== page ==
17 Sep 2018

Delayed insurance leaves Kaikōura business with $50k bill

From Checkpoint, 5:42 pm on 17 September 2018

What can you do if you purchase a building, your insurance is delayed, and then an earthquake strikes?

It turns out, not much.

That is the reality for one Kaikōura business owner, who's been left with a broken shop and a $50,000 repair bill almost two years on from the November 2016 earthquake.

Novel Findings owner, Jennifer Rush, purchased this building in late 2016 and went straight to her bank in September to organise insurance with IAG.

IAG returned with a list of required information, such as the age of the building, construction material, replacement value, details of new wiring, plumbing, and roofing work, as well as an engineers report.

But in Kaikōura, the smallest mainland district, getting all of that information was not easy before the earthquake.

"We don't have a structural engineer here in Kaikōura, the council was moving at the same time as me so a lot of their records were boxed up and I couldn't get access to those records," Ms Rush said.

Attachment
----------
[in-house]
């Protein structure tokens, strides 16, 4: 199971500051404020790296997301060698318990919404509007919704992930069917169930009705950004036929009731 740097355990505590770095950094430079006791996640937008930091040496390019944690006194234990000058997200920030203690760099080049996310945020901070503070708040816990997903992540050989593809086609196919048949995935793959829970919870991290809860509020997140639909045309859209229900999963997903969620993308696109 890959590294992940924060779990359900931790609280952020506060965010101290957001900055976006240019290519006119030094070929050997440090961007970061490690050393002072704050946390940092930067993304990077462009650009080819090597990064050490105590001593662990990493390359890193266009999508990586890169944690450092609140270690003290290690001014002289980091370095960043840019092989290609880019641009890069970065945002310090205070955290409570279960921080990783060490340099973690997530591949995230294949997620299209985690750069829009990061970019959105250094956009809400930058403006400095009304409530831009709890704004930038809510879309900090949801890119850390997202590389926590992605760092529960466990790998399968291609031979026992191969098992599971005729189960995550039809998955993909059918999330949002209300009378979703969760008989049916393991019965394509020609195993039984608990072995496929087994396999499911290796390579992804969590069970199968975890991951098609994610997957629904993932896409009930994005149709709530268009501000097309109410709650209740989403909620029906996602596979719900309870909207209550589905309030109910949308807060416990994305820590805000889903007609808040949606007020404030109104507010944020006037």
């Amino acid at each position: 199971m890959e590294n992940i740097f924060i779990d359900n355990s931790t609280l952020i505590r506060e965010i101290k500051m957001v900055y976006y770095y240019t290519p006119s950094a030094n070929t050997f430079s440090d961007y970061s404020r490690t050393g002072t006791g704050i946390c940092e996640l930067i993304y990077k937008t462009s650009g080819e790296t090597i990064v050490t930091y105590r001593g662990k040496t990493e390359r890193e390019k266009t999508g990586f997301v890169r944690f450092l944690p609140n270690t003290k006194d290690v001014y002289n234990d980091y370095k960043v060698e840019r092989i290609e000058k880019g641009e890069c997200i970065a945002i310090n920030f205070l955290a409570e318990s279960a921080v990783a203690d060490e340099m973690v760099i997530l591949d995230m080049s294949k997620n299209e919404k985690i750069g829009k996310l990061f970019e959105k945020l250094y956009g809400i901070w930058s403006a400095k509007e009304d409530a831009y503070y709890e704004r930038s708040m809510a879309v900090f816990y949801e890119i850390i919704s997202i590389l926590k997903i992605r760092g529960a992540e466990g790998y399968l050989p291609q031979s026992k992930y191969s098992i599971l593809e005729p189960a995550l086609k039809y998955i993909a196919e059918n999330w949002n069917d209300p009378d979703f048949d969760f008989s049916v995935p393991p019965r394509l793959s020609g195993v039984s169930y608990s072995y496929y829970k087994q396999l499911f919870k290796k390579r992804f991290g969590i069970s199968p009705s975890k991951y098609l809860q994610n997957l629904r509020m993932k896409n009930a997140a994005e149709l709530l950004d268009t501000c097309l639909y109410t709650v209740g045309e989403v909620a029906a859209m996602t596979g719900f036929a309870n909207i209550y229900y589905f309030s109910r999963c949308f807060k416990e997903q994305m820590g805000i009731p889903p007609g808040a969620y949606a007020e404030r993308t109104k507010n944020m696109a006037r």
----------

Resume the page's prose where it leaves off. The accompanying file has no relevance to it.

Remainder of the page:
"We don't have a registered valuer here in Kaikōura either, the closest we have is in Cheviot."

At the same time Ms Rush had to move everything in to the new building - without full insurance - as her lease had expired on her old shop.

"I did ask though in the interim if I could insure the building for the mortgage," she added.

But the answer was no - her mortgage was just north of $300,000.

Jennifer Rush's broken ceiling at the back of her bookshop.

Jennifer Rush's broken ceiling at the back of her bookshop. Photo: RNZ/Logan Church

The November 2016 earthquake devastated the building.

"The tie rods which pretty much hold the walls together were... hugely damaged. There's thousands of external cracking, some walls had fallen in... the fireplace had broken," she said.

Ms Rush repaired the building enough to be able to open again last year, but there was still a $50,000 hole to fix everything else including the ceiling, the walls, and the plumbing.

"The impact of this stress is huge," she said.

And she blames IAG for leaving her in this lurch.

"I feel extremely let down by these guys, especially approaching them afterwards, there was no empathy, no understanding," she said.

In a statement, an IAG spokesperson said it would "strongly encourage" new customers seeking cover to allow as much time as possible to process their application, particularly in risk-prone areas such as Kaikōura.

"On September 16 2016, IAG sought responses from Jennifer Rush to a set of initial questions about the property in order to complete an assessment for commercial building insurance.

"We did not receive a reply until December 1," they said.

"IAG is sorry that Ms Rush was unable to provide the required information ahead of the Kaikōura earthquake."